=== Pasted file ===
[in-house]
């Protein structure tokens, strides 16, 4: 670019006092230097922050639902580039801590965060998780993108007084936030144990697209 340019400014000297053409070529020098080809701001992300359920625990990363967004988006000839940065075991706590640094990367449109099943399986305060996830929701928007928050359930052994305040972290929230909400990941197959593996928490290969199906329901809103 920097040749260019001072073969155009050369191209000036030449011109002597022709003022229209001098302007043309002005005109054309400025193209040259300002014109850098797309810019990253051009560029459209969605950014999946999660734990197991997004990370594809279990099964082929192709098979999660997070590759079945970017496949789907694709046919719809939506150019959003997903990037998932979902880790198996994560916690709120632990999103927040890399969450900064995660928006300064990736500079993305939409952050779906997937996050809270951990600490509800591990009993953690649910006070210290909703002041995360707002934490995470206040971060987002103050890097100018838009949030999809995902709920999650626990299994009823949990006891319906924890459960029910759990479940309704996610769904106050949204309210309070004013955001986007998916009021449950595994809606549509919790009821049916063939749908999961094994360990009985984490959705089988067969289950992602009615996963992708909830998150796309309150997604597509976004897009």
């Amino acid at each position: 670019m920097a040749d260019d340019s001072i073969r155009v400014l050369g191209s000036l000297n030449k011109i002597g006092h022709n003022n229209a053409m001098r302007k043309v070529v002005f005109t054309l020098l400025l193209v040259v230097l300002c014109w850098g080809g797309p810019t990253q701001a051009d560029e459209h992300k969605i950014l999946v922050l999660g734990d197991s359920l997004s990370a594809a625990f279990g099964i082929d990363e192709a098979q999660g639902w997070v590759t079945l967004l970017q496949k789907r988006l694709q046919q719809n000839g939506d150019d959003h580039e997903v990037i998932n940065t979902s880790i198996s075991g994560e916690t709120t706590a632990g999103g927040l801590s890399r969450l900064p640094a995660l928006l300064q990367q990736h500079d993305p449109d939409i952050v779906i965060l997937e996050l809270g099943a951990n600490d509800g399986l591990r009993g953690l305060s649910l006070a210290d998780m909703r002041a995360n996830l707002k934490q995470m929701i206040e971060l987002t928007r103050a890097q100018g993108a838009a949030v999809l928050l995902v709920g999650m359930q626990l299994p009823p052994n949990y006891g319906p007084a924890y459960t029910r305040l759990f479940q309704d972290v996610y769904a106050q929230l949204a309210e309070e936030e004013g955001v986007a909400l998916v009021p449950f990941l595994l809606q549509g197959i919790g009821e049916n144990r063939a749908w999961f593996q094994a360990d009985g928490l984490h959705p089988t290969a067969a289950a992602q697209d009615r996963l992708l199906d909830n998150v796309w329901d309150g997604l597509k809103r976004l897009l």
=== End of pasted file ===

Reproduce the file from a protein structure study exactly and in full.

[in-house]
């Protein structure tokens, strides 16, 4: 670019006092230097922050639902580039801590965060998780993108007084936030144990697209 340019400014000297053409070529020098080809701001992300359920625990990363967004988006000839940065075991706590640094990367449109099943399986305060996830929701928007928050359930052994305040972290929230909400990941197959593996928490290969199906329901809103 920097040749260019001072073969155009050369191209000036030449011109002597022709003022229209001098302007043309002005005109054309400025193209040259300002014109850098797309810019990253051009560029459209969605950014999946999660734990197991997004990370594809279990099964082929192709098979999660997070590759079945970017496949789907694709046919719809939506150019959003997903990037998932979902880790198996994560916690709120632990999103927040890399969450900064995660928006300064990736500079993305939409952050779906997937996050809270951990600490509800591990009993953690649910006070210290909703002041995360707002934490995470206040971060987002103050890097100018838009949030999809995902709920999650626990299994009823949990006891319906924890459960029910759990479940309704996610769904106050949204309210309070004013955001986007998916009021449950595994809606549509919790009821049916063939749908999961094994360990009985984490959705089988067969289950992602009615996963992708909830998150796309309150997604597509976004897009």
């Amino acid at each position: 670019m920097a040749d260019d340019s001072i073969r155009v400014l050369g191209s000036l000297n030449k011109i002597g006092h022709n003022n229209a053409m001098r302007k043309v070529v002005f005109t054309l020098l400025l193209v040259v230097l300002c014109w850098g080809g797309p810019t990253q701001a051009d560029e459209h992300k969605i950014l999946v922050l999660g734990d197991s359920l997004s990370a594809a625990f279990g099964i082929d990363e192709a098979q999660g639902w997070v590759t079945l967004l970017q496949k789907r988006l694709q046919q719809n000839g939506d150019d959003h580039e997903v990037i998932n940065t979902s880790i198996s075991g994560e916690t709120t706590a632990g999103g927040l801590s890399r969450l900064p640094a995660l928006l300064q990367q990736h500079d993305p449109d939409i952050v779906i965060l997937e996050l809270g099943a951990n600490d509800g399986l591990r009993g953690l305060s649910l006070a210290d998780m909703r002041a995360n996830l707002k934490q995470m929701i206040e971060l987002t928007r103050a890097q100018g993108a838009a949030v999809l928050l995902v709920g999650m359930q626990l299994p009823p052994n949990y006891g319906p007084a924890y459960t029910r305040l759990f479940q309704d972290v996610y769904a106050q929230l949204a309210e309070e936030e004013g955001v986007a909400l998916v009021p449950f990941l595994l809606q549509g197959i919790g009821e049916n144990r063939a749908w999961f593996q094994a360990d009985g928490l984490h959705p089988t290969a067969a289950a992602q697209d009615r996963l992708l199906d909830n998150v796309w329901d309150g997604l597509k809103r976004l897009l």